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Kidnapping, killings have destroyed education in North, parents lament


Parents of the Federal College of Forestry Mechanisation, Afaka and other stakeholders in the North, have lamented that kidnapping and armed banditary have destroyed education in the region.

The Chairman of the Parents Forum of the College, Abdullahi Usman and the President of Arewa Youths for Progress and Development (AYPD), Comrade Danjuma Sarki, said the unfortunate incidences of kidnapping and killing of students in the various schools in the region have had a negative impact on the education sector.

Usman and Sarki, who spoke in separate interviews with The Guardian, alleged that northern leaders have abandoned their primary responsibility of securing the region and promoting education while armed bandits now have a field day.


Usman said: “Since the release of the students by the bandits, parents have not had access to them for them to recount their ordeals, because they are still in the hands of police who are treating them in the hospital.

“We were asked to come today (Friday) at 2.00pm. So, right now, no parent has any knowledge on how they were treated by the bandits.”

Usman lamented that the failure of the government to checkmate the activities of the criminals has worsened the challenges in the education system in the North.

He added: “Let me tell you; our education in the North have now been set backwards for 100 years. How can we meet the South in the pursuit of education when children are being kidnapped and killed by bandits?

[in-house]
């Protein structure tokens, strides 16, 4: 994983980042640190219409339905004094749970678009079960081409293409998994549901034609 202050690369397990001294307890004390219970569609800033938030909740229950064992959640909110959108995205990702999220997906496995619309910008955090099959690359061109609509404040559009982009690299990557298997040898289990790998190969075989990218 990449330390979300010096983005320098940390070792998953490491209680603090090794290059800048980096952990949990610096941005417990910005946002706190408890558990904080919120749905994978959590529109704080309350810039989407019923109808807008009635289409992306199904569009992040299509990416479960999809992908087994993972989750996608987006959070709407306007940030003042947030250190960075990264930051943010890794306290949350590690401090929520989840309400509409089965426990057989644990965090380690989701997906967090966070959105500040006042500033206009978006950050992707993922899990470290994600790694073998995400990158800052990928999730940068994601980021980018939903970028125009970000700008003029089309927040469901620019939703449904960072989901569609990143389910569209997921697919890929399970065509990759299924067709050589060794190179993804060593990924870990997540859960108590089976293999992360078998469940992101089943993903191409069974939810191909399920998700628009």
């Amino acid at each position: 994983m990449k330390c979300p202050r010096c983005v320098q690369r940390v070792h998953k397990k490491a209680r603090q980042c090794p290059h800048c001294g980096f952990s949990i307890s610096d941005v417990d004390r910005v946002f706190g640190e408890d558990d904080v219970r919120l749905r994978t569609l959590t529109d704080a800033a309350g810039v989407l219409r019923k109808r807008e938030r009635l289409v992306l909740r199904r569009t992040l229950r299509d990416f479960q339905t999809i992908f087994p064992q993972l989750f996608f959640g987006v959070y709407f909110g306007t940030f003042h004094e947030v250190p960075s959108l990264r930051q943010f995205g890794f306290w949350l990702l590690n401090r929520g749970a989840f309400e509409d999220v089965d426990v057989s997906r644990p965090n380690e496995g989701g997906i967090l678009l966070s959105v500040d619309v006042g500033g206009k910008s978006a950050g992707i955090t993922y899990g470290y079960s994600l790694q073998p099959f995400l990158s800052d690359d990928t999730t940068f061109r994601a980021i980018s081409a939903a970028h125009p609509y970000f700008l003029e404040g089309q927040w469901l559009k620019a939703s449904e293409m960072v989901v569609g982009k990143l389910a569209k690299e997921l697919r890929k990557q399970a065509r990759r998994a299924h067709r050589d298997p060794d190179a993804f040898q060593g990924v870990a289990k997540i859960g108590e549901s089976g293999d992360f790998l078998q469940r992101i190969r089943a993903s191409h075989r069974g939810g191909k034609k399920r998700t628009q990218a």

“Many parents may not allow their children to go back to the school after the experience. Already, many schools in this state have closed down and children are afraid to go to school.”

Usman condemned the policy of the Kaduna State government not to negotiate with the bandits, saying: “Even if you don’t want to negotiate with them, you don’t say this publicly, because you are only strengthening the bandits who didn’t want to release them initially.”

Sarki, on his part, described the present insecurity in the north, particularly Kaduna State as unacceptable, blaming the governors for the escalation of the situation.

He said: “They lack the capacity to manage and handle crisis. Presently, schools are no longer what they used to be. I travelled to Zonkwa, and the schools are shut because of kidnapping and killings.

“For instance, the students of some of the schools in the rural areas have been taken to other schools in the town and merged. Does the government consider the carrying capacity? This is not how to run a state or country. Why not find solution to the insecurity and allow peace to rain.

“The present government want to destroy our people by not finding solution to this kidnapping and banditry. It is time they think and put an end to this situation, which has destroyed education and the economy,” Sarki said.


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